Imagine you were a manufacturer of powerful opioid painkillers and your sales representatives discover suspicious activities at the offices of some physicians who prescribed your product. These activities include patients lining up to pay cash for prescription opioids, drug deals going down in the parking lot, people falling asleep from opioid intoxication in the waiting room and physicians being visibly intoxicated themselves. In response would you:
(A) Report these doctors to the authorities?
(B) Insulate yourself by not sending your representatives to these doctors anymore, but continue to pocket the huge profits they generate from writing countless prescriptions for your products?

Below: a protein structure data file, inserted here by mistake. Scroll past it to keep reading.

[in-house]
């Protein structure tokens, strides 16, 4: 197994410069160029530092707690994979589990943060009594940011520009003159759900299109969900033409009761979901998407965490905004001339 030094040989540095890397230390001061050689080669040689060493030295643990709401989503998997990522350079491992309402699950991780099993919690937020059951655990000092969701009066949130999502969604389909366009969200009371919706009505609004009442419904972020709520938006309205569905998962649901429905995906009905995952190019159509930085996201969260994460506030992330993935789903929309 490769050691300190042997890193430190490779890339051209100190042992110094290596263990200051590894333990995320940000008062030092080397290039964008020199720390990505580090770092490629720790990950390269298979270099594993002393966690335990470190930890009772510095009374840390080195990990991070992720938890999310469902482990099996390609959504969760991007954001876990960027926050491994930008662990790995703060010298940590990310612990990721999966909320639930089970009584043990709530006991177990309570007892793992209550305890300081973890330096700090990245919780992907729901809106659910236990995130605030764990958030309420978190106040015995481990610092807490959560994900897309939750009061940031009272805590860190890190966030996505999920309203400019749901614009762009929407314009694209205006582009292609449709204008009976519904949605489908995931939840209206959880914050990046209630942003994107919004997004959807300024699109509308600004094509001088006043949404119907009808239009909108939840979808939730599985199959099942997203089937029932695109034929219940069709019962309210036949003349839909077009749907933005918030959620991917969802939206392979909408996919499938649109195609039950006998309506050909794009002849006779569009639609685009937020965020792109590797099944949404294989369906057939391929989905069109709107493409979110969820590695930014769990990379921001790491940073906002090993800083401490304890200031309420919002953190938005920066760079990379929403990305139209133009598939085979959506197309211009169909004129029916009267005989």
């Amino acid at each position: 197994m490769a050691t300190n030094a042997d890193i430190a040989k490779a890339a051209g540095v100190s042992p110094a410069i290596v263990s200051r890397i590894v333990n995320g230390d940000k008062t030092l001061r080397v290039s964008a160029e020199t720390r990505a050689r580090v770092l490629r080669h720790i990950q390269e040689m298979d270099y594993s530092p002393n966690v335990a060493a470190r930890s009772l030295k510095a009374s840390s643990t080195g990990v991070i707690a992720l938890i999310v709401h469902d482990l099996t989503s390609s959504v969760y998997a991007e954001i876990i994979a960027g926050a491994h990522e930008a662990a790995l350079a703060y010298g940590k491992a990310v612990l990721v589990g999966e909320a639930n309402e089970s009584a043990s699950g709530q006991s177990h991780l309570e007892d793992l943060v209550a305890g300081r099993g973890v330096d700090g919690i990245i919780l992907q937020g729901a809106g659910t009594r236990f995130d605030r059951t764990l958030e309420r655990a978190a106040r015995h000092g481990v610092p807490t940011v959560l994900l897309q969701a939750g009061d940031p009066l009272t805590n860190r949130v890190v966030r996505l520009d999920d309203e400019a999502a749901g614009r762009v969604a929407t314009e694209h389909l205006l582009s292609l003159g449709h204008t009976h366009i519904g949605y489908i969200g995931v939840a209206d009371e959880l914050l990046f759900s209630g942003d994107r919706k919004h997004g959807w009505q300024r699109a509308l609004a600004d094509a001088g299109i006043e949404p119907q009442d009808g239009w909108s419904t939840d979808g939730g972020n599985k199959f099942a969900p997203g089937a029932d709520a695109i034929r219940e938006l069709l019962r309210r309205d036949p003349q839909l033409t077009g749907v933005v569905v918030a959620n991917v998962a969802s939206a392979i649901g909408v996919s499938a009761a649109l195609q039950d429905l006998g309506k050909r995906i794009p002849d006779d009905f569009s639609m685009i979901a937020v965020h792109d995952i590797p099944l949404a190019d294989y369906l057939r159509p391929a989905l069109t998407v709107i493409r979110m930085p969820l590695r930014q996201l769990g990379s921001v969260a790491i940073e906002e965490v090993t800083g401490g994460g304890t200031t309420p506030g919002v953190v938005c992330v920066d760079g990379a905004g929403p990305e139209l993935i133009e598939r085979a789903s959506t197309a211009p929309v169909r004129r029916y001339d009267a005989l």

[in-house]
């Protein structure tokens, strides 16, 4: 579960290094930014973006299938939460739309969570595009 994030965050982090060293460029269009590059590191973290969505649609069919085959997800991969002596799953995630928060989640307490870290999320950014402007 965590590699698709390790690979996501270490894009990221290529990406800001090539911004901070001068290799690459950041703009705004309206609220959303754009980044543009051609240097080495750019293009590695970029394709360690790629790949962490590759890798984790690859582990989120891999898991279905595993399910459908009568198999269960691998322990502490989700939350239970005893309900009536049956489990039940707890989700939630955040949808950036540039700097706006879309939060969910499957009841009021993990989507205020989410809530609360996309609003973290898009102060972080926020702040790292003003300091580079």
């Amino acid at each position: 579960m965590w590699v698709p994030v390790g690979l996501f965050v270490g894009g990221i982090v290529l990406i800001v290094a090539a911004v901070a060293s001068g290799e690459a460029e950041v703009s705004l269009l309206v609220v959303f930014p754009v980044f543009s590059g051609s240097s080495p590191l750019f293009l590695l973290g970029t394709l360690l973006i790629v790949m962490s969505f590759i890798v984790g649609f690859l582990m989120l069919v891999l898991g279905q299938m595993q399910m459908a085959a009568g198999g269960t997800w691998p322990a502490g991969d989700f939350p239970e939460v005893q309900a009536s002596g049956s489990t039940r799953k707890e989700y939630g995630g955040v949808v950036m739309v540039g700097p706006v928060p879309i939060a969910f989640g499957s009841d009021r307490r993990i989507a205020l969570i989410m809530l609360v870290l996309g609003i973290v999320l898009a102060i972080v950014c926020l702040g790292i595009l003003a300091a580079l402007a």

(C) Keep a secret list of these doctors but publicly promote the idea that painkiller abuse is not driven by wayward doctors but by other sources, such as pharmaceutical robberies?
(D) Reveal the list of doctors to authorities years later only because at that point it could stop a competitor from introducing a new generic medication that might cut into your own sales?
(E) A combination of B, C and D, but certainly not A.
According to Scott Glover and Lisa Girion of the L.A. Times, Purdue Pharma chose option E and thereby preserved its astounding profits from Oxycontin. Continue reading “Painkiller Pill Mills and Corporate Responsibility”